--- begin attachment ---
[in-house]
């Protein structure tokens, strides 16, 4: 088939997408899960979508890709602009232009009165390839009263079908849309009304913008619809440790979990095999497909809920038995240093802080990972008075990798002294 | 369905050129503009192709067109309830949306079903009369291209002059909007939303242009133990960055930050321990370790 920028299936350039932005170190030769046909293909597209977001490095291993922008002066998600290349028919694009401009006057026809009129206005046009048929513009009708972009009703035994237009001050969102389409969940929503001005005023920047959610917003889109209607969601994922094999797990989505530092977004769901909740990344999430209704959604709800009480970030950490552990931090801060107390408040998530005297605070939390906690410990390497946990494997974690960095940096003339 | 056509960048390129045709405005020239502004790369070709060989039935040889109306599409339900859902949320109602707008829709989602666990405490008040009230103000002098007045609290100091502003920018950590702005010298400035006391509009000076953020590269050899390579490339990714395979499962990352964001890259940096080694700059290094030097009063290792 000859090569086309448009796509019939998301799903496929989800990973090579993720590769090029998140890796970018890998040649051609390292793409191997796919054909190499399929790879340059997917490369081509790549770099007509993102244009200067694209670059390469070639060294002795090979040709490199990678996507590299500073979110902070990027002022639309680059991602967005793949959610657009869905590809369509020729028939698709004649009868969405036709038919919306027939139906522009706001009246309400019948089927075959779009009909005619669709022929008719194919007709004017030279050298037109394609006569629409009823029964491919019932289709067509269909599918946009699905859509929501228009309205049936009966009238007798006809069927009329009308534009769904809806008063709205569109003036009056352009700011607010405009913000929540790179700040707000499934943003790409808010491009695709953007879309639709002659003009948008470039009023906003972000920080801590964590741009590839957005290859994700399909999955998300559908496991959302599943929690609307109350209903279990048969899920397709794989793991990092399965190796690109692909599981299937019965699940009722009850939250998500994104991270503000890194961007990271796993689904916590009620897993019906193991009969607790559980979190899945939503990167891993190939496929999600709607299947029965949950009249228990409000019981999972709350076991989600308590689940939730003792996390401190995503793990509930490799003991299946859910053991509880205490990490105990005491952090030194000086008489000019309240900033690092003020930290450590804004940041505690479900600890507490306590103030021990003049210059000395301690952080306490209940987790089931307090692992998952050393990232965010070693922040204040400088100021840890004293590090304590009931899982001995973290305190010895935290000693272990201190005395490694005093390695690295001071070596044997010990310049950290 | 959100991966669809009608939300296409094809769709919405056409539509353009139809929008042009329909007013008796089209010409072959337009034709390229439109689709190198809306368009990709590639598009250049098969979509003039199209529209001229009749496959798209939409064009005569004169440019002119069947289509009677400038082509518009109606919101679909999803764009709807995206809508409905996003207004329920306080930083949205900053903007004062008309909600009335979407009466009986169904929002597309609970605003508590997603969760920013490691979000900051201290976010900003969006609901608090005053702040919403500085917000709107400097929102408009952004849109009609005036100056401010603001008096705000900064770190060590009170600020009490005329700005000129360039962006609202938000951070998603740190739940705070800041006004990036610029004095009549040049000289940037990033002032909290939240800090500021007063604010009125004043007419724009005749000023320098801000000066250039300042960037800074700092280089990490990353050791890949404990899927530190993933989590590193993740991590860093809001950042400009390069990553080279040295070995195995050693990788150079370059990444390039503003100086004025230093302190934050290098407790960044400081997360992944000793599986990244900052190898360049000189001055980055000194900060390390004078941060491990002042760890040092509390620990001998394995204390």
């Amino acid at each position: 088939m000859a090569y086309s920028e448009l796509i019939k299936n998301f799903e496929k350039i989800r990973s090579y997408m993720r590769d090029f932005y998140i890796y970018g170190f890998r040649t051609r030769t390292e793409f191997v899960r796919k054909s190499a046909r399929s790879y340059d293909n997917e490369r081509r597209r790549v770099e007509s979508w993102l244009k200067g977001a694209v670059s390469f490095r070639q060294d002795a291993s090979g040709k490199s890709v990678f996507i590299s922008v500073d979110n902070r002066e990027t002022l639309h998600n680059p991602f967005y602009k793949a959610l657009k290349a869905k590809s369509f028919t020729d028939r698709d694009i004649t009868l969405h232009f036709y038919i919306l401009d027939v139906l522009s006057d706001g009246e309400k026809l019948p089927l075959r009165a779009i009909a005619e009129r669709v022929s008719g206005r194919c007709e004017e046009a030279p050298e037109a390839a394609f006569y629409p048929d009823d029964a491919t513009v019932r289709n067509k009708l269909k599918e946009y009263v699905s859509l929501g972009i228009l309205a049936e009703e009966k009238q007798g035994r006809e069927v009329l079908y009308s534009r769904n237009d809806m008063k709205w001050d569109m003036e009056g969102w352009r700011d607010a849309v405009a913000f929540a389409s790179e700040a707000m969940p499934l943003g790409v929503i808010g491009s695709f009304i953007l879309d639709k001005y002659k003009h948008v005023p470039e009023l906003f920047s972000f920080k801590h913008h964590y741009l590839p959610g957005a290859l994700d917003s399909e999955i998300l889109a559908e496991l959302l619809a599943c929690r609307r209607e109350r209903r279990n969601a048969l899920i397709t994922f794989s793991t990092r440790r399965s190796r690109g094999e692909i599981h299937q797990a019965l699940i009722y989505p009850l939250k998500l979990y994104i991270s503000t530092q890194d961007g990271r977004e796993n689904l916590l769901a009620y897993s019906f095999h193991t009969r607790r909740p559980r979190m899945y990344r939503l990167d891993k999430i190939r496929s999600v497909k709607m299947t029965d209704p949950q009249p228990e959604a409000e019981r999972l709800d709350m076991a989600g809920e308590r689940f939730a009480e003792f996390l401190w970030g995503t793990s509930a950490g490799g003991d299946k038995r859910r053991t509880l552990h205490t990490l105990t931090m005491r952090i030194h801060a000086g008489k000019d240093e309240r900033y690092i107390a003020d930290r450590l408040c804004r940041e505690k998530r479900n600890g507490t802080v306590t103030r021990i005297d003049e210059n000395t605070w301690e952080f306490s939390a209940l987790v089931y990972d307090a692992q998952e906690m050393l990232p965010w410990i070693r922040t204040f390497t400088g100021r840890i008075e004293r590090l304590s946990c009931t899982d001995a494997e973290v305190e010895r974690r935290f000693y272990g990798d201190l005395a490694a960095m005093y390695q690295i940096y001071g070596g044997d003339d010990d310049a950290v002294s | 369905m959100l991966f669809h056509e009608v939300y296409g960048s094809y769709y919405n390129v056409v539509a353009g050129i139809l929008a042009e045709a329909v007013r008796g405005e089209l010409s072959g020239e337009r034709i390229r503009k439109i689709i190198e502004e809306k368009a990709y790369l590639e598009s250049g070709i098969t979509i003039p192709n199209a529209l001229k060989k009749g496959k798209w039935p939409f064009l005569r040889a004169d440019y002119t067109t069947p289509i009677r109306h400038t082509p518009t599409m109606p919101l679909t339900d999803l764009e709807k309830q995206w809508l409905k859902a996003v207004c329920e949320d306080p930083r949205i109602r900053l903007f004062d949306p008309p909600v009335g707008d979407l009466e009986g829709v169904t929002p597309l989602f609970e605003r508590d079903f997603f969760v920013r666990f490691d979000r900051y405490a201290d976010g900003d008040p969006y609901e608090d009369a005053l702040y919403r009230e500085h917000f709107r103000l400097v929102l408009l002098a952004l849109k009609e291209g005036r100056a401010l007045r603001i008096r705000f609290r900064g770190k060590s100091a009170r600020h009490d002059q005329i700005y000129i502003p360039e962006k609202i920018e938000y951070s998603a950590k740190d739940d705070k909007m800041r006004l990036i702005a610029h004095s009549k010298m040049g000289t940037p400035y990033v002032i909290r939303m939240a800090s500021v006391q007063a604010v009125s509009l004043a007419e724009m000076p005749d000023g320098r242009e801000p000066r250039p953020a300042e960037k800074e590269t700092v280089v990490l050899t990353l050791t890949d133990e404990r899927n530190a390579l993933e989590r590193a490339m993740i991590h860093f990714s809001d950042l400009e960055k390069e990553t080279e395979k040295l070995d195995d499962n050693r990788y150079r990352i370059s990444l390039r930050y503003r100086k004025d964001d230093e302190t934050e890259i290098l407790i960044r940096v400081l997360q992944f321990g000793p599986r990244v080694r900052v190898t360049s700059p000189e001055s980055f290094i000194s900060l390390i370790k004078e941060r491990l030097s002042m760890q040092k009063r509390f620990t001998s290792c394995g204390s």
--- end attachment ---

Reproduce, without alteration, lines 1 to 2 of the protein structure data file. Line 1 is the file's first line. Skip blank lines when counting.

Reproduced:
[in-house]
């Protein structure tokens, strides 16, 4: 088939997408899960979508890709602009232009009165390839009263079908849309009304913008619809440790979990095999497909809920038995240093802080990972008075990798002294 | 369905050129503009192709067109309830949306079903009369291209002059909007939303242009133990960055930050321990370790 920028299936350039932005170190030769046909293909597209977001490095291993922008002066998600290349028919694009401009006057026809009129206005046009048929513009009708972009009703035994237009001050969102389409969940929503001005005023920047959610917003889109209607969601994922094999797990989505530092977004769901909740990344999430209704959604709800009480970030950490552990931090801060107390408040998530005297605070939390906690410990390497946990494997974690960095940096003339 | 056509960048390129045709405005020239502004790369070709060989039935040889109306599409339900859902949320109602707008829709989602666990405490008040009230103000002098007045609290100091502003920018950590702005010298400035006391509009000076953020590269050899390579490339990714395979499962990352964001890259940096080694700059290094030097009063290792 000859090569086309448009796509019939998301799903496929989800990973090579993720590769090029998140890796970018890998040649051609390292793409191997796919054909190499399929790879340059997917490369081509790549770099007509993102244009200067694209670059390469070639060294002795090979040709490199990678996507590299500073979110902070990027002022639309680059991602967005793949959610657009869905590809369509020729028939698709004649009868969405036709038919919306027939139906522009706001009246309400019948089927075959779009009909005619669709022929008719194919007709004017030279050298037109394609006569629409009823029964491919019932289709067509269909599918946009699905859509929501228009309205049936009966009238007798006809069927009329009308534009769904809806008063709205569109003036009056352009700011607010405009913000929540790179700040707000499934943003790409808010491009695709953007879309639709002659003009948008470039009023906003972000920080801590964590741009590839957005290859994700399909999955998300559908496991959302599943929690609307109350209903279990048969899920397709794989793991990092399965190796690109692909599981299937019965699940009722009850939250998500994104991270503000890194961007990271796993689904916590009620897993019906193991009969607790559980979190899945939503990167891993190939496929999600709607299947029965949950009249228990409000019981999972709350076991989600308590689940939730003792996390401190995503793990509930490799003991299946859910053991509880205490990490105990005491952090030194000086008489000019309240900033690092003020930290450590804004940041505690479900600890507490306590103030021990003049210059000395301690952080306490209940987790089931307090692992998952050393990232965010070693922040204040400088100021840890004293590090304590009931899982001995973290305190010895935290000693272990201190005395490694005093390695690295001071070596044997010990310049950290 | 959100991966669809009608939300296409094809769709919405056409539509353009139809929008042009329909007013008796089209010409072959337009034709390229439109689709190198809306368009990709590639598009250049098969979509003039199209529209001229009749496959798209939409064009005569004169440019002119069947289509009677400038082509518009109606919101679909999803764009709807995206809508409905996003207004329920306080930083949205900053903007004062008309909600009335979407009466009986169904929002597309609970605003508590997603969760920013490691979000900051201290976010900003969006609901608090005053702040919403500085917000709107400097929102408009952004849109009609005036100056401010603001008096705000900064770190060590009170600020009490005329700005000129360039962006609202938000951070998603740190739940705070800041006004990036610029004095009549040049000289940037990033002032909290939240800090500021007063604010009125004043007419724009005749000023320098801000000066250039300042960037800074700092280089990490990353050791890949404990899927530190993933989590590193993740991590860093809001950042400009390069990553080279040295070995195995050693990788150079370059990444390039503003100086004025230093302190934050290098407790960044400081997360992944000793599986990244900052190898360049000189001055980055000194900060390390004078941060491990002042760890040092509390620990001998394995204390």